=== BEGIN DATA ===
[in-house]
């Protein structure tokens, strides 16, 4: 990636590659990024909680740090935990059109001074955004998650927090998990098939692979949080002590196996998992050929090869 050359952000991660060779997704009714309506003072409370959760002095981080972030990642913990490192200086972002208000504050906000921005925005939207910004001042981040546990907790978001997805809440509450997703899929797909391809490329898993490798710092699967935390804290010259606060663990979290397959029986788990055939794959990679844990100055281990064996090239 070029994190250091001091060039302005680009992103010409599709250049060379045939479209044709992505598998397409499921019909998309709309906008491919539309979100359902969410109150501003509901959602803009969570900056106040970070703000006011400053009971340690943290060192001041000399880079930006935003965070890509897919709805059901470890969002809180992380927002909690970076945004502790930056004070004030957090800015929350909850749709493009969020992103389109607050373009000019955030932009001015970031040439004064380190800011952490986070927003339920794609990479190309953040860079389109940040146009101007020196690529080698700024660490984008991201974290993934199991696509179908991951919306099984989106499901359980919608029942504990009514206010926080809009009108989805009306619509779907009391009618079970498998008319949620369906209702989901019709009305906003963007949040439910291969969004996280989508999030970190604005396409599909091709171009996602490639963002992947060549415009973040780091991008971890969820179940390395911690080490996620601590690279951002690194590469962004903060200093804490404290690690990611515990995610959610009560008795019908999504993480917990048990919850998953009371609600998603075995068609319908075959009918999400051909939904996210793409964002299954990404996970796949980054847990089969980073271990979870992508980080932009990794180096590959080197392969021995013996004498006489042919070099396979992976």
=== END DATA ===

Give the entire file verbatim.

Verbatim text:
[in-house]
């Protein structure tokens, strides 16, 4: 990636590659990024909680740090935990059109001074955004998650927090998990098939692979949080002590196996998992050929090869 050359952000991660060779997704009714309506003072409370959760002095981080972030990642913990490192200086972002208000504050906000921005925005939207910004001042981040546990907790978001997805809440509450997703899929797909391809490329898993490798710092699967935390804290010259606060663990979290397959029986788990055939794959990679844990100055281990064996090239 070029994190250091001091060039302005680009992103010409599709250049060379045939479209044709992505598998397409499921019909998309709309906008491919539309979100359902969410109150501003509901959602803009969570900056106040970070703000006011400053009971340690943290060192001041000399880079930006935003965070890509897919709805059901470890969002809180992380927002909690970076945004502790930056004070004030957090800015929350909850749709493009969020992103389109607050373009000019955030932009001015970031040439004064380190800011952490986070927003339920794609990479190309953040860079389109940040146009101007020196690529080698700024660490984008991201974290993934199991696509179908991951919306099984989106499901359980919608029942504990009514206010926080809009009108989805009306619509779907009391009618079970498998008319949620369906209702989901019709009305906003963007949040439910291969969004996280989508999030970190604005396409599909091709171009996602490639963002992947060549415009973040780091991008971890969820179940390395911690080490996620601590690279951002690194590469962004903060200093804490404290690690990611515990995610959610009560008795019908999504993480917990048990919850998953009371609600998603075995068609319908075959009918999400051909939904996210793409964002299954990404996970796949980054847990089969980073271990979870992508980080932009990794180096590959080197392969021995013996004498006489042919070099396979992976």